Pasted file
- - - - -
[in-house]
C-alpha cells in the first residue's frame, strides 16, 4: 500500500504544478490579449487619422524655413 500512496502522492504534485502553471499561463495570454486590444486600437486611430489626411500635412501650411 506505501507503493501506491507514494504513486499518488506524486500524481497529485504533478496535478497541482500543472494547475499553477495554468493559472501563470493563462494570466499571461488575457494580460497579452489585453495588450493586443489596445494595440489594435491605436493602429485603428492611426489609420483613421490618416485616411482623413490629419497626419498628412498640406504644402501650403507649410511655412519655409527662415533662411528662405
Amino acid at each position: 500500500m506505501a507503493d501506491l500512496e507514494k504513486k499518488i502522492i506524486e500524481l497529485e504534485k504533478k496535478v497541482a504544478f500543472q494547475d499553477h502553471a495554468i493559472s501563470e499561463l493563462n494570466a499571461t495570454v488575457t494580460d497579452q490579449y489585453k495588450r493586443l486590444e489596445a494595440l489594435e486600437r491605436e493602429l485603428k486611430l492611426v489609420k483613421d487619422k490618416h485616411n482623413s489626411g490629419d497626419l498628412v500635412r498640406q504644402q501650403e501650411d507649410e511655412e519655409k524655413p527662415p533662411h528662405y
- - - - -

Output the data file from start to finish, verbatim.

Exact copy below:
[in-house]
C-alpha cells in the first residue's frame, strides 16, 4: 500500500504544478490579449487619422524655413 500512496502522492504534485502553471499561463495570454486590444486600437486611430489626411500635412501650411 506505501507503493501506491507514494504513486499518488506524486500524481497529485504533478496535478497541482500543472494547475499553477495554468493559472501563470493563462494570466499571461488575457494580460497579452489585453495588450493586443489596445494595440489594435491605436493602429485603428492611426489609420483613421490618416485616411482623413490629419497626419498628412498640406504644402501650403507649410511655412519655409527662415533662411528662405
Amino acid at each position: 500500500m506505501a507503493d501506491l500512496e507514494k504513486k499518488i502522492i506524486e500524481l497529485e504534485k504533478k496535478v497541482a504544478f500543472q494547475d499553477h502553471a495554468i493559472s501563470e499561463l493563462n494570466a499571461t495570454v488575457t494580460d497579452q490579449y489585453k495588450r493586443l486590444e489596445a494595440l489594435e486600437r491605436e493602429l485603428k486611430l492611426v489609420k483613421d487619422k490618416h485616411n482623413s489626411g490629419d497626419l498628412v500635412r498640406q504644402q501650403e501650411d507649410e511655412e519655409k524655413p527662415p533662411h528662405y